The presentation was well received by the workshop participants. In particular, the audience found the domain of language learning very relevant and a natural area for Mobile Learning. One workshop participant commented “isn’t learning everything about language learning?”

The audience also liked the concept of our “LingoBee moments”, the spontaneity or acting on the spur of the moment that is facilitated by Lingobee and Mobile Learning. A few presenters talked about “serendipity” in learning which is strongly linked to the learning supported by Lingobee. This obvious advantage of Mobile Learning is no doubt one that fosters creativity. In addition, the collaborative co-construction of knowledge, often spurred by an everyday activity, leads to creative descriptions of words and expressions as well as creative use of language. The preparation of this presentation raised the following questions that are relevant for further research in this area: 1) What is creativity in language learning? ii) Does “social, connected activity” lead to creativity in language learning? ii) How does mobile language learning foster or hinder creativity?

The presentation was done using the Pecha Kucha format which required some creativity! The paper title “Creativity and Mobile Language Learning” was authored by Sobah A. Petersen, Emma Procter-Legg, Annamaria Cacchione, Mikhail Forminykh and Monica Divitini, as a joint activity between SIMOLA and CoCreat (another LLP project). The paper was presented by Sobah.

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Japanese EFL students learn via mobile video production

An article by Nicolas Gromik appeared in Computers and Education giving some interesting evidence on expression gains by Japanese EFL students making videos on their mobiles. This enabled them to improve the richness of their English speaking performance. The reference is Nicolas Gromik (in press) Cell phone video recording feature as a language learning tool: A case study.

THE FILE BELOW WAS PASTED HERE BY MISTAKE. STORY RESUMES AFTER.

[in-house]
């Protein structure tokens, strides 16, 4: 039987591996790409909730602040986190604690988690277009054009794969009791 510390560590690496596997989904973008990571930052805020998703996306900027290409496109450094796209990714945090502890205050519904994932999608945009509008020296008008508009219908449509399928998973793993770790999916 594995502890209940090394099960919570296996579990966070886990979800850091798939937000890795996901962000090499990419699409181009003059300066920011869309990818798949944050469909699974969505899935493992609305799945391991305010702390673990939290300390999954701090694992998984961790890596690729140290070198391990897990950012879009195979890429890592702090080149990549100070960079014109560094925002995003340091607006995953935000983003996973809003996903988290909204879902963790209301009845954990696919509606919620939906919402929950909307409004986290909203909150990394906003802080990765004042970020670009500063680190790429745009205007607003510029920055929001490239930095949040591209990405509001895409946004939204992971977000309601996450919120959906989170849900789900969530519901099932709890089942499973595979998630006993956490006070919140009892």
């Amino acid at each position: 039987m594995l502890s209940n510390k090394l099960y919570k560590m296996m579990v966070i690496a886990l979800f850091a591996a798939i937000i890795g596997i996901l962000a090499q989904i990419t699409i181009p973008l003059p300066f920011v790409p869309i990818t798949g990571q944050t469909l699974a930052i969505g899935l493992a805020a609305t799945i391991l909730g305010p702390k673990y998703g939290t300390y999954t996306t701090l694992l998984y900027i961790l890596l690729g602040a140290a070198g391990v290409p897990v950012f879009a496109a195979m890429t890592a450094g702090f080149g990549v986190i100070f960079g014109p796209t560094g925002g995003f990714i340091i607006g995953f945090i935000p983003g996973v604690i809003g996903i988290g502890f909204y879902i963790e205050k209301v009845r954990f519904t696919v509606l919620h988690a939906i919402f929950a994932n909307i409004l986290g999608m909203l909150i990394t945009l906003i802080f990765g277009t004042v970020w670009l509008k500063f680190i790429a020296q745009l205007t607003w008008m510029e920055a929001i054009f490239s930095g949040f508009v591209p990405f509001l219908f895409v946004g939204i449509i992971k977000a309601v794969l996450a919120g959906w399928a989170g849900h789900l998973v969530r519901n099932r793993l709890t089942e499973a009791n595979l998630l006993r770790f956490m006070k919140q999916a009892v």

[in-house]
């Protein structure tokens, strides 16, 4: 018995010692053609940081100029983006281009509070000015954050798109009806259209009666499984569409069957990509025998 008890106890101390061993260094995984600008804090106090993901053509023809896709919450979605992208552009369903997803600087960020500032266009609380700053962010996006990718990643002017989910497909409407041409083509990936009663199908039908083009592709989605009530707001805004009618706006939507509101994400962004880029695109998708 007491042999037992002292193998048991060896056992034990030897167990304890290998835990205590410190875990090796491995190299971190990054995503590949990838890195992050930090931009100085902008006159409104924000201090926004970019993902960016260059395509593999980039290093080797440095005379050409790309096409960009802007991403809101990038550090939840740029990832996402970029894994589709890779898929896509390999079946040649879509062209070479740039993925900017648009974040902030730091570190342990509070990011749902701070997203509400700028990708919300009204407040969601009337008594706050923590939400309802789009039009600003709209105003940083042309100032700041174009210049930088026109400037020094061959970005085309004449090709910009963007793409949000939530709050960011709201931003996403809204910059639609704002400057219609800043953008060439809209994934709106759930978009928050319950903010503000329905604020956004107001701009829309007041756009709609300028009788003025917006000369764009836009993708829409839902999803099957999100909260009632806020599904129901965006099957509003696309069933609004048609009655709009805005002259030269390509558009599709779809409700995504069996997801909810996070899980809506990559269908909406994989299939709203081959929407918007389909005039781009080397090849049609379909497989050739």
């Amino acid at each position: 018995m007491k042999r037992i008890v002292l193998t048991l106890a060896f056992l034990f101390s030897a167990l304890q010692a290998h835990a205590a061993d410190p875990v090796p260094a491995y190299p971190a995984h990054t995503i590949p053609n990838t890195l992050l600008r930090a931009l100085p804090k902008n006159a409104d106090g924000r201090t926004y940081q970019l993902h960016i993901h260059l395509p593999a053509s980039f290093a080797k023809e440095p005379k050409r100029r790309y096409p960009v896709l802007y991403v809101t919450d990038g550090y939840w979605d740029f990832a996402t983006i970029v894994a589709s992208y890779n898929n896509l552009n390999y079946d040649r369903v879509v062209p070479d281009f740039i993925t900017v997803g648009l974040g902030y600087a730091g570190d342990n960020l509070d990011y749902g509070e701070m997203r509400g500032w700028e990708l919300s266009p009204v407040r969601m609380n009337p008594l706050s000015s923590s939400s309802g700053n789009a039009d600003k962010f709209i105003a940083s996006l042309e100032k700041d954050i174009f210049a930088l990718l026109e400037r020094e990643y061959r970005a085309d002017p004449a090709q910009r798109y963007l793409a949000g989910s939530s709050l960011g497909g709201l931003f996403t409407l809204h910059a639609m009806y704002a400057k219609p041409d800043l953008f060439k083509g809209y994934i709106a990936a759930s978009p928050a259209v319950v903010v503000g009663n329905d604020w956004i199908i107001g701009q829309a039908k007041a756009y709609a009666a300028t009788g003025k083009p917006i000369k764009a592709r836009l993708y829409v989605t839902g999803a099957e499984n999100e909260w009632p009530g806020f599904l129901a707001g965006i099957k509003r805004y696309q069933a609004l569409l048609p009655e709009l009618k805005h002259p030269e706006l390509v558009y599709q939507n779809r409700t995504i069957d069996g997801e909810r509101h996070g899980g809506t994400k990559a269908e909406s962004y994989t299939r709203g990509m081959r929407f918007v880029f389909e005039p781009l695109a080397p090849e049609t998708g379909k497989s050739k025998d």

Computers & Education, Volume 58, Issue 1, January 2012, Pages 223-230: http://www.sciencedirect.com/science/article/pii/S0360131511001424

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Bellerbys Oxford – Update

The second trial of LingoBee has now come to an end at Bellerbys College Oxford, as the students hand back their smartphones, finish their final A level exams and head home for the holidays. Both trial groups entered their new found words and phrases into the Bellerbys Oxford user group. At the final count there were 823 entries made by the 12 students involved and their teacher. Below is a Wordle created from all 823 entries in the user group and their respective definitions – which amounts to 8,472 words!

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mlearning, social media and schools

Below is a nice infographic showing how students use social media for learning and what aspects of online and mlearning they value. The statistic that jumped out at me was “At schools that ban mobiles, 63% of students use them anyway”. If this is the case, banning them doesn’t work. Instead of looking at an outright ban, wouldn’t it be better to teach students how to use their smart phones to learn?